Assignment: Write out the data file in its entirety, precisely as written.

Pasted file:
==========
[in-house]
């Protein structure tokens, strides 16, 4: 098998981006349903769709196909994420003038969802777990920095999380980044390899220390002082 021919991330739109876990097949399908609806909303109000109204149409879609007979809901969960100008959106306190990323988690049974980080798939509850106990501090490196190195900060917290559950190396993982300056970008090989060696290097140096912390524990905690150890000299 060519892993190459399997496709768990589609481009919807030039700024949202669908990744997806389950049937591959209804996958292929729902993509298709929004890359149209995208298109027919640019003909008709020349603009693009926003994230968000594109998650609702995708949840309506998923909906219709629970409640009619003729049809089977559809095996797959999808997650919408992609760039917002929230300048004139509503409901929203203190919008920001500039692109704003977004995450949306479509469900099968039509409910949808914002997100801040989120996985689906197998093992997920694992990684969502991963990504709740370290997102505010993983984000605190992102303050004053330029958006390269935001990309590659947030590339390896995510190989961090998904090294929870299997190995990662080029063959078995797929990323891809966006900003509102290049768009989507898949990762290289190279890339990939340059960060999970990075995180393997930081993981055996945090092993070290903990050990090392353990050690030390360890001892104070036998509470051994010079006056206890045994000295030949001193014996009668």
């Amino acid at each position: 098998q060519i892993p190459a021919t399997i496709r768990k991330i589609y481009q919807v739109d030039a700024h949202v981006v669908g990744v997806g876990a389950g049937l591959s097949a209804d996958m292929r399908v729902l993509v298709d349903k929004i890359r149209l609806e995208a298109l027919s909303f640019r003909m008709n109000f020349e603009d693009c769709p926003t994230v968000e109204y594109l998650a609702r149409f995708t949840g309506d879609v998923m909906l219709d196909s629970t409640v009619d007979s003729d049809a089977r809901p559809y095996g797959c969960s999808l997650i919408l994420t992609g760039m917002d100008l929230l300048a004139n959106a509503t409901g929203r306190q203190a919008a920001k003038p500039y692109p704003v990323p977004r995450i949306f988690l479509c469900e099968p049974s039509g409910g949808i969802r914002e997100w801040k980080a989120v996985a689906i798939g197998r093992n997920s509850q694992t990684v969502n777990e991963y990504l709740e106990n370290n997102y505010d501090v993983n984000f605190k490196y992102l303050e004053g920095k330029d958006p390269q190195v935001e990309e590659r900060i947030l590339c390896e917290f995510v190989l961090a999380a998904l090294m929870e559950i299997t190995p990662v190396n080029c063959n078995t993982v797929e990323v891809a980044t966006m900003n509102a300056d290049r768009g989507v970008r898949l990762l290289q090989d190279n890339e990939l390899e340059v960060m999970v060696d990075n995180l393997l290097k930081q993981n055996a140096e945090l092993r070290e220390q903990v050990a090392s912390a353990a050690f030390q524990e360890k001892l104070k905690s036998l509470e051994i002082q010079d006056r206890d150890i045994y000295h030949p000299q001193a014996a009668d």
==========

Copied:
[in-house]
């Protein structure tokens, strides 16, 4: 098998981006349903769709196909994420003038969802777990920095999380980044390899220390002082 021919991330739109876990097949399908609806909303109000109204149409879609007979809901969960100008959106306190990323988690049974980080798939509850106990501090490196190195900060917290559950190396993982300056970008090989060696290097140096912390524990905690150890000299 060519892993190459399997496709768990589609481009919807030039700024949202669908990744997806389950049937591959209804996958292929729902993509298709929004890359149209995208298109027919640019003909008709020349603009693009926003994230968000594109998650609702995708949840309506998923909906219709629970409640009619003729049809089977559809095996797959999808997650919408992609760039917002929230300048004139509503409901929203203190919008920001500039692109704003977004995450949306479509469900099968039509409910949808914002997100801040989120996985689906197998093992997920694992990684969502991963990504709740370290997102505010993983984000605190992102303050004053330029958006390269935001990309590659947030590339390896995510190989961090998904090294929870299997190995990662080029063959078995797929990323891809966006900003509102290049768009989507898949990762290289190279890339990939340059960060999970990075995180393997930081993981055996945090092993070290903990050990090392353990050690030390360890001892104070036998509470051994010079006056206890045994000295030949001193014996009668």
């Amino acid at each position: 098998q060519i892993p190459a021919t399997i496709r768990k991330i589609y481009q919807v739109d030039a700024h949202v981006v669908g990744v997806g876990a389950g049937l591959s097949a209804d996958m292929r399908v729902l993509v298709d349903k929004i890359r149209l609806e995208a298109l027919s909303f640019r003909m008709n109000f020349e603009d693009c769709p926003t994230v968000e109204y594109l998650a609702r149409f995708t949840g309506d879609v998923m909906l219709d196909s629970t409640v009619d007979s003729d049809a089977r809901p559809y095996g797959c969960s999808l997650i919408l994420t992609g760039m917002d100008l929230l300048a004139n959106a509503t409901g929203r306190q203190a919008a920001k003038p500039y692109p704003v990323p977004r995450i949306f988690l479509c469900e099968p049974s039509g409910g949808i969802r914002e997100w801040k980080a989120v996985a689906i798939g197998r093992n997920s509850q694992t990684v969502n777990e991963y990504l709740e106990n370290n997102y505010d501090v993983n984000f605190k490196y992102l303050e004053g920095k330029d958006p390269q190195v935001e990309e590659r900060i947030l590339c390896e917290f995510v190989l961090a999380a998904l090294m929870e559950i299997t190995p990662v190396n080029c063959n078995t993982v797929e990323v891809a980044t966006m900003n509102a300056d290049r768009g989507v970008r898949l990762l290289q090989d190279n890339e990939l390899e340059v960060m999970v060696d990075n995180l393997l290097k930081q993981n055996a140096e945090l092993r070290e220390q903990v050990a090392s912390a353990a050690f030390q524990e360890k001892l104070k905690s036998l509470e051994i002082q010079d006056r206890d150890i045994y000295h030949p000299q001193a014996a009668d």